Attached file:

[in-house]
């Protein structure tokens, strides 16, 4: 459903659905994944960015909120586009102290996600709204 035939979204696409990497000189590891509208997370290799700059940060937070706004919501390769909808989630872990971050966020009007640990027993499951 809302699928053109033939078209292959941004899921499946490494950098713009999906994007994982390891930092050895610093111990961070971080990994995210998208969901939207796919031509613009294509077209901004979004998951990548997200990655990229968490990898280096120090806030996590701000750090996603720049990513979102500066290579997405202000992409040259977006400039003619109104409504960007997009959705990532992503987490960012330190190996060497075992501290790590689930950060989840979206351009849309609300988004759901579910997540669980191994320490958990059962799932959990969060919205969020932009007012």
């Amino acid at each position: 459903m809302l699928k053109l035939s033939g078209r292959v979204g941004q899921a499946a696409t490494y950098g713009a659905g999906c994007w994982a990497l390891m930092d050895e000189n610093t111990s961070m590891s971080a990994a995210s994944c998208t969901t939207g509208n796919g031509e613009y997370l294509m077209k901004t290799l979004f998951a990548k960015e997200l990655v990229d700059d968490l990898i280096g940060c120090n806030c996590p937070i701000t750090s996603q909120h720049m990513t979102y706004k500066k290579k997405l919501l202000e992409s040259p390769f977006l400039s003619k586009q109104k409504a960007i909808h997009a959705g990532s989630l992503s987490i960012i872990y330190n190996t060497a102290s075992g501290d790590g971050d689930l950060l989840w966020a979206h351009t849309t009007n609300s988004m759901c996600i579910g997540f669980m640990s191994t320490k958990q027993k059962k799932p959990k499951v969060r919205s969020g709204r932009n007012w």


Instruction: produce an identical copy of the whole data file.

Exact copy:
[in-house]
């Protein structure tokens, strides 16, 4: 459903659905994944960015909120586009102290996600709204 035939979204696409990497000189590891509208997370290799700059940060937070706004919501390769909808989630872990971050966020009007640990027993499951 809302699928053109033939078209292959941004899921499946490494950098713009999906994007994982390891930092050895610093111990961070971080990994995210998208969901939207796919031509613009294509077209901004979004998951990548997200990655990229968490990898280096120090806030996590701000750090996603720049990513979102500066290579997405202000992409040259977006400039003619109104409504960007997009959705990532992503987490960012330190190996060497075992501290790590689930950060989840979206351009849309609300988004759901579910997540669980191994320490958990059962799932959990969060919205969020932009007012």
């Amino acid at each position: 459903m809302l699928k053109l035939s033939g078209r292959v979204g941004q899921a499946a696409t490494y950098g713009a659905g999906c994007w994982a990497l390891m930092d050895e000189n610093t111990s961070m590891s971080a990994a995210s994944c998208t969901t939207g509208n796919g031509e613009y997370l294509m077209k901004t290799l979004f998951a990548k960015e997200l990655v990229d700059d968490l990898i280096g940060c120090n806030c996590p937070i701000t750090s996603q909120h720049m990513t979102y706004k500066k290579k997405l919501l202000e992409s040259p390769f977006l400039s003619k586009q109104k409504a960007i909808h997009a959705g990532s989630l992503s987490i960012i872990y330190n190996t060497a102290s075992g501290d790590g971050d689930l950060l989840w966020a979206h351009t849309t009007n609300s988004m759901c996600i579910g997540f669980m640990s191994t320490k958990q027993k059962k799932p959990k499951v969060r919205s969020g709204r932009n007012w």